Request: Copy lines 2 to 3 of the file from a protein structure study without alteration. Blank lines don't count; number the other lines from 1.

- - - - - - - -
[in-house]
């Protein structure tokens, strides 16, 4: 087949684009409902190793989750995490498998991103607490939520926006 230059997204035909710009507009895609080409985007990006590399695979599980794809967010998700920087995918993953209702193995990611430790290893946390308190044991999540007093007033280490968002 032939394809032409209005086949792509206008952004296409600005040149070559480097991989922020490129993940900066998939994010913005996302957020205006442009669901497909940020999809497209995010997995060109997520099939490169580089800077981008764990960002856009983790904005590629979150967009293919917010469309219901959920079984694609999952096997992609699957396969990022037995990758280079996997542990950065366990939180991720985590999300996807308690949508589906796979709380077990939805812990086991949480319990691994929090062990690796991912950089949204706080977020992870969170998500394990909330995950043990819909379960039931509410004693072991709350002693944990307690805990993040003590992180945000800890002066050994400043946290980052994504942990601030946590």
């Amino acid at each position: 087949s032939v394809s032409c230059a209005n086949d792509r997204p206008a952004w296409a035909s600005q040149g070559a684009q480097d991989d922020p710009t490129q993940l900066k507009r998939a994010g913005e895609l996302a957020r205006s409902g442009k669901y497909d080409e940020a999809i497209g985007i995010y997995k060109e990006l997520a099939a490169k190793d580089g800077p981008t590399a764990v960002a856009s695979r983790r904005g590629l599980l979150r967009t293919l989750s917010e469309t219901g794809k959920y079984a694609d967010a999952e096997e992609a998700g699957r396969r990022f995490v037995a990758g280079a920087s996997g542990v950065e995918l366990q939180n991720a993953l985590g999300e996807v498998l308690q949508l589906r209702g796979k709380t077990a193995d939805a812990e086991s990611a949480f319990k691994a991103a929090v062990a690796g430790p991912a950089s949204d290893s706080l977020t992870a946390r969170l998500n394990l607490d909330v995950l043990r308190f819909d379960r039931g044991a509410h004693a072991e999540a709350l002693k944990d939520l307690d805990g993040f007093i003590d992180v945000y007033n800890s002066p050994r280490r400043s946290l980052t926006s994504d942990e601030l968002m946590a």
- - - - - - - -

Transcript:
């Protein structure tokens, strides 16, 4: 087949684009409902190793989750995490498998991103607490939520926006 230059997204035909710009507009895609080409985007990006590399695979599980794809967010998700920087995918993953209702193995990611430790290893946390308190044991999540007093007033280490968002 032939394809032409209005086949792509206008952004296409600005040149070559480097991989922020490129993940900066998939994010913005996302957020205006442009669901497909940020999809497209995010997995060109997520099939490169580089800077981008764990960002856009983790904005590629979150967009293919917010469309219901959920079984694609999952096997992609699957396969990022037995990758280079996997542990950065366990939180991720985590999300996807308690949508589906796979709380077990939805812990086991949480319990691994929090062990690796991912950089949204706080977020992870969170998500394990909330995950043990819909379960039931509410004693072991709350002693944990307690805990993040003590992180945000800890002066050994400043946290980052994504942990601030946590």
């Amino acid at each position: 087949s032939v394809s032409c230059a209005n086949d792509r997204p206008a952004w296409a035909s600005q040149g070559a684009q480097d991989d922020p710009t490129q993940l900066k507009r998939a994010g913005e895609l996302a957020r205006s409902g442009k669901y497909d080409e940020a999809i497209g985007i995010y997995k060109e990006l997520a099939a490169k190793d580089g800077p981008t590399a764990v960002a856009s695979r983790r904005g590629l599980l979150r967009t293919l989750s917010e469309t219901g794809k959920y079984a694609d967010a999952e096997e992609a998700g699957r396969r990022f995490v037995a990758g280079a920087s996997g542990v950065e995918l366990q939180n991720a993953l985590g999300e996807v498998l308690q949508l589906r209702g796979k709380t077990a193995d939805a812990e086991s990611a949480f319990k691994a991103a929090v062990a690796g430790p991912a950089s949204d290893s706080l977020t992870a946390r969170l998500n394990l607490d909330v995950l043990r308190f819909d379960r039931g044991a509410h004693a072991e999540a709350l002693k944990d939520l307690d805990g993040f007093i003590d992180v945000y007033n800890s002066p050994r280490r400043s946290l980052t926006s994504d942990e601030l968002m946590a």